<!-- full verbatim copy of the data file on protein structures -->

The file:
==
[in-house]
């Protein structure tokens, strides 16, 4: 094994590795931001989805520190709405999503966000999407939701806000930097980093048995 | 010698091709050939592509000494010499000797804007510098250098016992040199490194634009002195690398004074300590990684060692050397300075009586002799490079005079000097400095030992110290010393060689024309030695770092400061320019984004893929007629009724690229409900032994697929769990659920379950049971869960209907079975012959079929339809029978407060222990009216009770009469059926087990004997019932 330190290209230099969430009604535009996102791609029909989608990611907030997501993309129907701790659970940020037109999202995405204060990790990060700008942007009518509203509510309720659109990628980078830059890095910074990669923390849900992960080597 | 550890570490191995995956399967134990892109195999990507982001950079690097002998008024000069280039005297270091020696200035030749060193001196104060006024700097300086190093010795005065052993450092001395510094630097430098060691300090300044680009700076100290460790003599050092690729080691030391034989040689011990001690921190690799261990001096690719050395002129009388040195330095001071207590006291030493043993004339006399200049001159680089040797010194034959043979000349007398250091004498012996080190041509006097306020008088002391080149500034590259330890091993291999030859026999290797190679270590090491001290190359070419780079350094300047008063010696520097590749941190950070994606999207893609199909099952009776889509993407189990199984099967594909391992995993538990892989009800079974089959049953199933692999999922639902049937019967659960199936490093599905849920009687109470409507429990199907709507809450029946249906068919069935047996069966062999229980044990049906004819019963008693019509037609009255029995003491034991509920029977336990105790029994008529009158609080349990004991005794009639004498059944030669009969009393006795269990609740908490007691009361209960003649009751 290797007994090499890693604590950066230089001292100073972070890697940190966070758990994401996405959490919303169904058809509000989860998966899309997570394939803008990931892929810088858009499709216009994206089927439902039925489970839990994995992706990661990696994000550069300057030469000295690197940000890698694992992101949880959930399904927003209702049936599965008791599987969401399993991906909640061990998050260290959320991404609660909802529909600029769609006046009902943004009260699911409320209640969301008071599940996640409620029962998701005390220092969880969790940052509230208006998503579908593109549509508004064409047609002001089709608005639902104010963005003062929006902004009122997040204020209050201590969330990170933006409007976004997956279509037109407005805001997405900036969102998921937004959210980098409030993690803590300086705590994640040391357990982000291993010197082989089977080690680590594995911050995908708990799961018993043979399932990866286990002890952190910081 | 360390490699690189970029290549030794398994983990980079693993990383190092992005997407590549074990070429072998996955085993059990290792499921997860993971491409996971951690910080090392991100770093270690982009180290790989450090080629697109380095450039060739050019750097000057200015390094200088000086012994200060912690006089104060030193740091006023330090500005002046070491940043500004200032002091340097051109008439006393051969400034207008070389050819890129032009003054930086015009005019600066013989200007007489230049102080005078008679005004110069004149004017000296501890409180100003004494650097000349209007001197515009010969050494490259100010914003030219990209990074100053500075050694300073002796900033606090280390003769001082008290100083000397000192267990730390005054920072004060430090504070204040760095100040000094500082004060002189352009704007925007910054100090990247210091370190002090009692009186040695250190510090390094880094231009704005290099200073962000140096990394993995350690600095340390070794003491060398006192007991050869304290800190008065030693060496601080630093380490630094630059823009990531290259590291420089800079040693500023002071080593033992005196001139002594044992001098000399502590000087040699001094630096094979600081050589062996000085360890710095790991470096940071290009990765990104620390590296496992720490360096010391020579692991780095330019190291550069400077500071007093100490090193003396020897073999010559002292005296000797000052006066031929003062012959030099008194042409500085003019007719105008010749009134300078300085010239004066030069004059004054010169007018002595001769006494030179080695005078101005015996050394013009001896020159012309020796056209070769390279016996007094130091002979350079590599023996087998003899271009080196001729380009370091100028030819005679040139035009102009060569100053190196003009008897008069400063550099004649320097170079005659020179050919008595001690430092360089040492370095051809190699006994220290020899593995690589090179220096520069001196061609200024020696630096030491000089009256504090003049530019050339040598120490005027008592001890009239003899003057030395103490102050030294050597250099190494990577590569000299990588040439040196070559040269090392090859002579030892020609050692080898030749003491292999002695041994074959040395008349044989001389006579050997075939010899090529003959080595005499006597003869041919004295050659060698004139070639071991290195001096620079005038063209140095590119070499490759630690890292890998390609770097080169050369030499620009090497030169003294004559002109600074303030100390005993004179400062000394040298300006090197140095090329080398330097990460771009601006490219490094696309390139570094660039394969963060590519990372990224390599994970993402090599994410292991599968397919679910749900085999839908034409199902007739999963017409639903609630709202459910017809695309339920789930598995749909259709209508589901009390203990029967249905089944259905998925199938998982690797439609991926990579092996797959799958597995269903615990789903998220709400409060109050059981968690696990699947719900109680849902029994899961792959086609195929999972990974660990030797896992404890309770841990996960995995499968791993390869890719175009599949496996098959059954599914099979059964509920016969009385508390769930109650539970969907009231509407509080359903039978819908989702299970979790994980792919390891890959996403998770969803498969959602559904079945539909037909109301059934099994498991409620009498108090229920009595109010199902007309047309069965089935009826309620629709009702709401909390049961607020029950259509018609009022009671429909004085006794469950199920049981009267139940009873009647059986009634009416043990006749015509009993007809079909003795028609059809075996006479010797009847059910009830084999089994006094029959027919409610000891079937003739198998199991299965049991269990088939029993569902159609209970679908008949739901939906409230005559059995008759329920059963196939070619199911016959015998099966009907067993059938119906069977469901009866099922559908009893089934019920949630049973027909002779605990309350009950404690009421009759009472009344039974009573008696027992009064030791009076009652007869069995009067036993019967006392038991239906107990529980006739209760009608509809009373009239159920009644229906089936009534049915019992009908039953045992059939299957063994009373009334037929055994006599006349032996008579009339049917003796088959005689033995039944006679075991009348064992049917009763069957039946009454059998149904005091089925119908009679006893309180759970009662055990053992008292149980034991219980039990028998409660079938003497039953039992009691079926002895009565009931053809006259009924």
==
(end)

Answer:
[in-house]
């Protein structure tokens, strides 16, 4: 094994590795931001989805520190709405999503966000999407939701806000930097980093048995 | 010698091709050939592509000494010499000797804007510098250098016992040199490194634009002195690398004074300590990684060692050397300075009586002799490079005079000097400095030992110290010393060689024309030695770092400061320019984004893929007629009724690229409900032994697929769990659920379950049971869960209907079975012959079929339809029978407060222990009216009770009469059926087990004997019932 330190290209230099969430009604535009996102791609029909989608990611907030997501993309129907701790659970940020037109999202995405204060990790990060700008942007009518509203509510309720659109990628980078830059890095910074990669923390849900992960080597 | 550890570490191995995956399967134990892109195999990507982001950079690097002998008024000069280039005297270091020696200035030749060193001196104060006024700097300086190093010795005065052993450092001395510094630097430098060691300090300044680009700076100290460790003599050092690729080691030391034989040689011990001690921190690799261990001096690719050395002129009388040195330095001071207590006291030493043993004339006399200049001159680089040797010194034959043979000349007398250091004498012996080190041509006097306020008088002391080149500034590259330890091993291999030859026999290797190679270590090491001290190359070419780079350094300047008063010696520097590749941190950070994606999207893609199909099952009776889509993407189990199984099967594909391992995993538990892989009800079974089959049953199933692999999922639902049937019967659960199936490093599905849920009687109470409507429990199907709507809450029946249906068919069935047996069966062999229980044990049906004819019963008693019509037609009255029995003491034991509920029977336990105790029994008529009158609080349990004991005794009639004498059944030669009969009393006795269990609740908490007691009361209960003649009751 290797007994090499890693604590950066230089001292100073972070890697940190966070758990994401996405959490919303169904058809509000989860998966899309997570394939803008990931892929810088858009499709216009994206089927439902039925489970839990994995992706990661990696994000550069300057030469000295690197940000890698694992992101949880959930399904927003209702049936599965008791599987969401399993991906909640061990998050260290959320991404609660909802529909600029769609006046009902943004009260699911409320209640969301008071599940996640409620029962998701005390220092969880969790940052509230208006998503579908593109549509508004064409047609002001089709608005639902104010963005003062929006902004009122997040204020209050201590969330990170933006409007976004997956279509037109407005805001997405900036969102998921937004959210980098409030993690803590300086705590994640040391357990982000291993010197082989089977080690680590594995911050995908708990799961018993043979399932990866286990002890952190910081 | 360390490699690189970029290549030794398994983990980079693993990383190092992005997407590549074990070429072998996955085993059990290792499921997860993971491409996971951690910080090392991100770093270690982009180290790989450090080629697109380095450039060739050019750097000057200015390094200088000086012994200060912690006089104060030193740091006023330090500005002046070491940043500004200032002091340097051109008439006393051969400034207008070389050819890129032009003054930086015009005019600066013989200007007489230049102080005078008679005004110069004149004017000296501890409180100003004494650097000349209007001197515009010969050494490259100010914003030219990209990074100053500075050694300073002796900033606090280390003769001082008290100083000397000192267990730390005054920072004060430090504070204040760095100040000094500082004060002189352009704007925007910054100090990247210091370190002090009692009186040695250190510090390094880094231009704005290099200073962000140096990394993995350690600095340390070794003491060398006192007991050869304290800190008065030693060496601080630093380490630094630059823009990531290259590291420089800079040693500023002071080593033992005196001139002594044992001098000399502590000087040699001094630096094979600081050589062996000085360890710095790991470096940071290009990765990104620390590296496992720490360096010391020579692991780095330019190291550069400077500071007093100490090193003396020897073999010559002292005296000797000052006066031929003062012959030099008194042409500085003019007719105008010749009134300078300085010239004066030069004059004054010169007018002595001769006494030179080695005078101005015996050394013009001896020159012309020796056209070769390279016996007094130091002979350079590599023996087998003899271009080196001729380009370091100028030819005679040139035009102009060569100053190196003009008897008069400063550099004649320097170079005659020179050919008595001690430092360089040492370095051809190699006994220290020899593995690589090179220096520069001196061609200024020696630096030491000089009256504090003049530019050339040598120490005027008592001890009239003899003057030395103490102050030294050597250099190494990577590569000299990588040439040196070559040269090392090859002579030892020609050692080898030749003491292999002695041994074959040395008349044989001389006579050997075939010899090529003959080595005499006597003869041919004295050659060698004139070639071991290195001096620079005038063209140095590119070499490759630690890292890998390609770097080169050369030499620009090497030169003294004559002109600074303030100390005993004179400062000394040298300006090197140095090329080398330097990460771009601006490219490094696309390139570094660039394969963060590519990372990224390599994970993402090599994410292991599968397919679910749900085999839908034409199902007739999963017409639903609630709202459910017809695309339920789930598995749909259709209508589901009390203990029967249905089944259905998925199938998982690797439609991926990579092996797959799958597995269903615990789903998220709400409060109050059981968690696990699947719900109680849902029994899961792959086609195929999972990974660990030797896992404890309770841990996960995995499968791993390869890719175009599949496996098959059954599914099979059964509920016969009385508390769930109650539970969907009231509407509080359903039978819908989702299970979790994980792919390891890959996403998770969803498969959602559904079945539909037909109301059934099994498991409620009498108090229920009595109010199902007309047309069965089935009826309620629709009702709401909390049961607020029950259509018609009022009671429909004085006794469950199920049981009267139940009873009647059986009634009416043990006749015509009993007809079909003795028609059809075996006479010797009847059910009830084999089994006094029959027919409610000891079937003739198998199991299965049991269990088939029993569902159609209970679908008949739901939906409230005559059995008759329920059963196939070619199911016959015998099966009907067993059938119906069977469901009866099922559908009893089934019920949630049973027909002779605990309350009950404690009421009759009472009344039974009573008696027992009064030791009076009652007869069995009067036993019967006392038991239906107990529980006739209760009608509809009373009239159920009644229906089936009534049915019992009908039953045992059939299957063994009373009334037929055994006599006349032996008579009339049917003796088959005689033995039944006679075991009348064992049917009763069957039946009454059998149904005091089925119908009679006893309180759970009662055990053992008292149980034991219980039990028998409660079938003497039953039992009691079926002895009565009931053809006259009924």